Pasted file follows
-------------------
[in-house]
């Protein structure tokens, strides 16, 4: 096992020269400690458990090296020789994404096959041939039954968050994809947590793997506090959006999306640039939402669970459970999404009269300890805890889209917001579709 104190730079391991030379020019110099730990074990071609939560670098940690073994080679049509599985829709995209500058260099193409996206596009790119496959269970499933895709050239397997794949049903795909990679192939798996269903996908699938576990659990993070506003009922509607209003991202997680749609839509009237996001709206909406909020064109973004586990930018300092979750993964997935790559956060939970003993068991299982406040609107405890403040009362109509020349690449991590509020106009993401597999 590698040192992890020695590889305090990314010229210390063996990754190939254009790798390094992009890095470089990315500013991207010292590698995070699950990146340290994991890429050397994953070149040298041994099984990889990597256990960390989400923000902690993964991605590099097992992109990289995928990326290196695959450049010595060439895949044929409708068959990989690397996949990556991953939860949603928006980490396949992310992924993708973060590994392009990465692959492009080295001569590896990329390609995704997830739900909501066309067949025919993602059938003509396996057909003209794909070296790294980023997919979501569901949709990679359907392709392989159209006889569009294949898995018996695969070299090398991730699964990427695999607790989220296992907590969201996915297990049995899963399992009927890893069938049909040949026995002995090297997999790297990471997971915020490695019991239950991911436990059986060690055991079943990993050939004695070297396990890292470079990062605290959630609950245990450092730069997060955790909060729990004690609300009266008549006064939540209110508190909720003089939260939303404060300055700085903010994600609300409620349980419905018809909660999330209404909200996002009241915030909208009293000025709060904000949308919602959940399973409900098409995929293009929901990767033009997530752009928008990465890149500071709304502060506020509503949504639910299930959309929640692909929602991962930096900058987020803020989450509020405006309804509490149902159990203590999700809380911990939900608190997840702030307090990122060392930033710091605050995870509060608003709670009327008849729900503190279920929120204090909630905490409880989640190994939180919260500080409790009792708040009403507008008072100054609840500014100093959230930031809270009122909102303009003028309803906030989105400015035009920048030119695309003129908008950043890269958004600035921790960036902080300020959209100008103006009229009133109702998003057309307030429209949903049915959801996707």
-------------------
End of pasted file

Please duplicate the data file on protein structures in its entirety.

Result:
[in-house]
């Protein structure tokens, strides 16, 4: 096992020269400690458990090296020789994404096959041939039954968050994809947590793997506090959006999306640039939402669970459970999404009269300890805890889209917001579709 104190730079391991030379020019110099730990074990071609939560670098940690073994080679049509599985829709995209500058260099193409996206596009790119496959269970499933895709050239397997794949049903795909990679192939798996269903996908699938576990659990993070506003009922509607209003991202997680749609839509009237996001709206909406909020064109973004586990930018300092979750993964997935790559956060939970003993068991299982406040609107405890403040009362109509020349690449991590509020106009993401597999 590698040192992890020695590889305090990314010229210390063996990754190939254009790798390094992009890095470089990315500013991207010292590698995070699950990146340290994991890429050397994953070149040298041994099984990889990597256990960390989400923000902690993964991605590099097992992109990289995928990326290196695959450049010595060439895949044929409708068959990989690397996949990556991953939860949603928006980490396949992310992924993708973060590994392009990465692959492009080295001569590896990329390609995704997830739900909501066309067949025919993602059938003509396996057909003209794909070296790294980023997919979501569901949709990679359907392709392989159209006889569009294949898995018996695969070299090398991730699964990427695999607790989220296992907590969201996915297990049995899963399992009927890893069938049909040949026995002995090297997999790297990471997971915020490695019991239950991911436990059986060690055991079943990993050939004695070297396990890292470079990062605290959630609950245990450092730069997060955790909060729990004690609300009266008549006064939540209110508190909720003089939260939303404060300055700085903010994600609300409620349980419905018809909660999330209404909200996002009241915030909208009293000025709060904000949308919602959940399973409900098409995929293009929901990767033009997530752009928008990465890149500071709304502060506020509503949504639910299930959309929640692909929602991962930096900058987020803020989450509020405006309804509490149902159990203590999700809380911990939900608190997840702030307090990122060392930033710091605050995870509060608003709670009327008849729900503190279920929120204090909630905490409880989640190994939180919260500080409790009792708040009403507008008072100054609840500014100093959230930031809270009122909102303009003028309803906030989105400015035009920048030119695309003129908008950043890269958004600035921790960036902080300020959209100008103006009229009133109702998003057309307030429209949903049915959801996707």